There are many different types of therapies used in the treatment of drug or alcohol addiction.

Trying to decide which therapy, or combination of therapies, is the best choice for yourself or a loved one is often confusing and difficult. You don’t have to make that decision alone, however. An interventionist or physician can help you understand the various types of therapies and decide which is the best choice in your specific case.

Behavioral Therapies

Behavioral therapies are the most effective and commonly used types of therapies in the treatment of substance addiction and substance use disorders. These types of
therapies help people change their self-destructive behaviors.

Cognitive Behavior Therapy (CBT) is used as a way to help the person change the way they feel by modifying their behaviors and attitudes towards their substance addiction. The therapist works with the individual to change thoughts and beliefs that are unproductive and inaccurate. Together they look at the consequences, both the negatives and positives, of the client’s alcohol or drug use. Together they work to identify high-risk situations, develop effective coping strategies and improve the individual’s overall behavior and emotional health.

Dialectical Behavior Therapy (DBT), is a form of CBT used in the treatment of substance addiction for individuals that are more difficult to treat—such as those who have PTSD, are suicidal, self-mutilate, or have borderline personality disorder. This type of therapy is based on the belief that the various mental health issues are due to a combination of invalidating environments and emotional vulnerability.

The therapist works with the client making sure they receive a balance of acceptance and validation. They encourage the person to move in directions that are more beneficial. Included in DBT therapy are four skill-building modules: mindfulness, distress tolerance, interpersonal effectiveness, and emotional regulation.

Therapy Settings

There are three settings where addiction treatment can take place: individual therapy, group therapy, and couples or family therapy. It is likely that a residential treatment program will incorporate all three types of therapy.

When a therapist and an individual work together one-on-one, it is individual therapy. Sometimes people feel more comfortable with this type of therapy rather than group therapy. They often feel more comfortable and are able to talk about their personal issues since they are the only one with the therapist.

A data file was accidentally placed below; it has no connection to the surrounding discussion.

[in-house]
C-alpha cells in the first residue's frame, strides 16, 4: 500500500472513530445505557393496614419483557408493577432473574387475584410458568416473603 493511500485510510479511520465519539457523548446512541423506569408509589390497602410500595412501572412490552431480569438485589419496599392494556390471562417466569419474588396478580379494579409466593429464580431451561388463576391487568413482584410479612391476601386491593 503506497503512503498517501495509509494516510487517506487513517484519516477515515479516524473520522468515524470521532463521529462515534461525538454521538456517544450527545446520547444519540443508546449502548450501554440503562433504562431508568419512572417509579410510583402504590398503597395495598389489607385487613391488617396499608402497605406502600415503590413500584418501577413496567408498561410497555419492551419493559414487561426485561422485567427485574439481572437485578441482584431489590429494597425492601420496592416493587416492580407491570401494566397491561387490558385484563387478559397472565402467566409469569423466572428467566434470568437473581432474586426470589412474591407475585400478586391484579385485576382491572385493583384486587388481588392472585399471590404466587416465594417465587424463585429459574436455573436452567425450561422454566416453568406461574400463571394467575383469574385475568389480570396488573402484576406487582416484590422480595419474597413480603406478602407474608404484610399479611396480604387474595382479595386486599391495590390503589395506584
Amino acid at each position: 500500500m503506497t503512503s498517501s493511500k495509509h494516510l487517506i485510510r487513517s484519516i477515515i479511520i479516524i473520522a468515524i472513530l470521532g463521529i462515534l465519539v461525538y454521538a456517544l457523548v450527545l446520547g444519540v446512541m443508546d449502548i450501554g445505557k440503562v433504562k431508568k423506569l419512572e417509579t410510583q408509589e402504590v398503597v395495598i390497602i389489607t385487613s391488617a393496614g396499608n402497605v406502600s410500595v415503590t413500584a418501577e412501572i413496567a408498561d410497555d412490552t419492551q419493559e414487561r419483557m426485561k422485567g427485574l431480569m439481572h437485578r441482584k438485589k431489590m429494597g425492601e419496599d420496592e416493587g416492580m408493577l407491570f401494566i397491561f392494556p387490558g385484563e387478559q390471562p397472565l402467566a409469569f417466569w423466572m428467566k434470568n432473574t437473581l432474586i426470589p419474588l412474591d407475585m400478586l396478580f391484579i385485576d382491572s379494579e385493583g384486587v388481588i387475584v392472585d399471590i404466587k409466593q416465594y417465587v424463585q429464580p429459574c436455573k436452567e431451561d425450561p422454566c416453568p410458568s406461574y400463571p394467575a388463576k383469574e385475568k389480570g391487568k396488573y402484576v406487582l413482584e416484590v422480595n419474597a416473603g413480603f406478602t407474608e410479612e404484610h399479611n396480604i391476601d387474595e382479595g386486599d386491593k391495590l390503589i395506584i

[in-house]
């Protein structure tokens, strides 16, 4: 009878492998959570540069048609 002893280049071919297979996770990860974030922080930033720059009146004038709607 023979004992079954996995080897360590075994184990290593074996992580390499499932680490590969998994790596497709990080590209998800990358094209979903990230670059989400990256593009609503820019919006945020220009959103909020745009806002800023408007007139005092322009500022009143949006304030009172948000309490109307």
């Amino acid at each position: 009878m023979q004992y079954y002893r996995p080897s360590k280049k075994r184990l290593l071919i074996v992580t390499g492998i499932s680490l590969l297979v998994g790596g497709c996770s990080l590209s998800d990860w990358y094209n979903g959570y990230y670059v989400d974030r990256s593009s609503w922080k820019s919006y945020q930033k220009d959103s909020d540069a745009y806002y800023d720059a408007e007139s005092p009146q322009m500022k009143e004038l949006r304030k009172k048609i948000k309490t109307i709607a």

In group therapy, people that have similar issues, such as substance abuse or addiction, have conversations that are guided by their therapist. The focus of the conversations is about their experiences and members look at those experiences from other perspectives. By sharing with each other, they feel less alone. The therapist also leads group dynamics and activities to change negative thought processes or behaviors that foster addiction and promote those that help the process of healing.

Couples and family therapy is also called Multidimensional Family Therapy (MDFT). Family members are brought together with the therapist to work on improving their communications, relationships, and cohesiveness. They work on solving family problems and past hurts. In couples counseling, the therapist works with the two people to deal with the issue of the addiction and the problems it has caused. They look at all the ways their relationship was damaged and the trust that was lost. The partners work to reconnect or accept that they must separate.

Additional Types of Therapies

Additional types of therapies used in the treatment of addiction include:

  • Art, music, and dance therapies help to work through difficult experiences and feelings, resolve inner conflicts, increase self-esteem, change behavior, and manage anxiety.
  • Recreational therapy helps to relearn ways to have fun that are healthy, build relationships, and relieve stress.
  • Mindfulness-based cognitive therapy uses a combination of mindfulness techniques like breathing exercises and meditation with cognitive therapy to help the individual focus on their feelings and thoughts as they happen each moment.
  • 12-Step facilitation therapy encourages active participation in 12-Step programs for long-term sobriety.
  • Adventure and wilderness therapy incorporates nature into the healing process, provides a sense of well-being, calms the mind, reduces stress levels, and eases depression.
  • Equine or pet therapy helps reduce stress and anxiety, and build self-confidence.
  • Holistic therapies are incorporated into addiction treatment to promote specific goals. These therapies often include yoga, meditation and spirituality, massage, and aromatherapy. Acupuncture, biofeedback, qigong, homeopathy, hypnosis, and herbal therapy are also types of holistic therapy that may be used in addiction treatment.

Getting the Help You Need

Addiction is a disease that is very complex and the therapies used must be the right combination for each individual’s preferences and needs. Understanding the differences in the types of therapies used in the treatment of addiction is taking a big step in the right direction. However, therapy isn’t going to help if your loved one doesn’t accept that there is a problem and refuses to get help.

if you have a loved one that is suffering with a substance addiction and they are not open to seeking treatment, an intervention might be needed. Just as there are different types of therapies, there are different types of intervention models. Speaking to a professional certified interventionist will help untangle the confusion surrounding your loved one and their addiction. They can help your loved one accept that they need therapy and assist you in getting the treatment your loved one needs.

For more information about intervention services offered by DK Solutions Group please call (601) 906-9024 or send us a secure online message.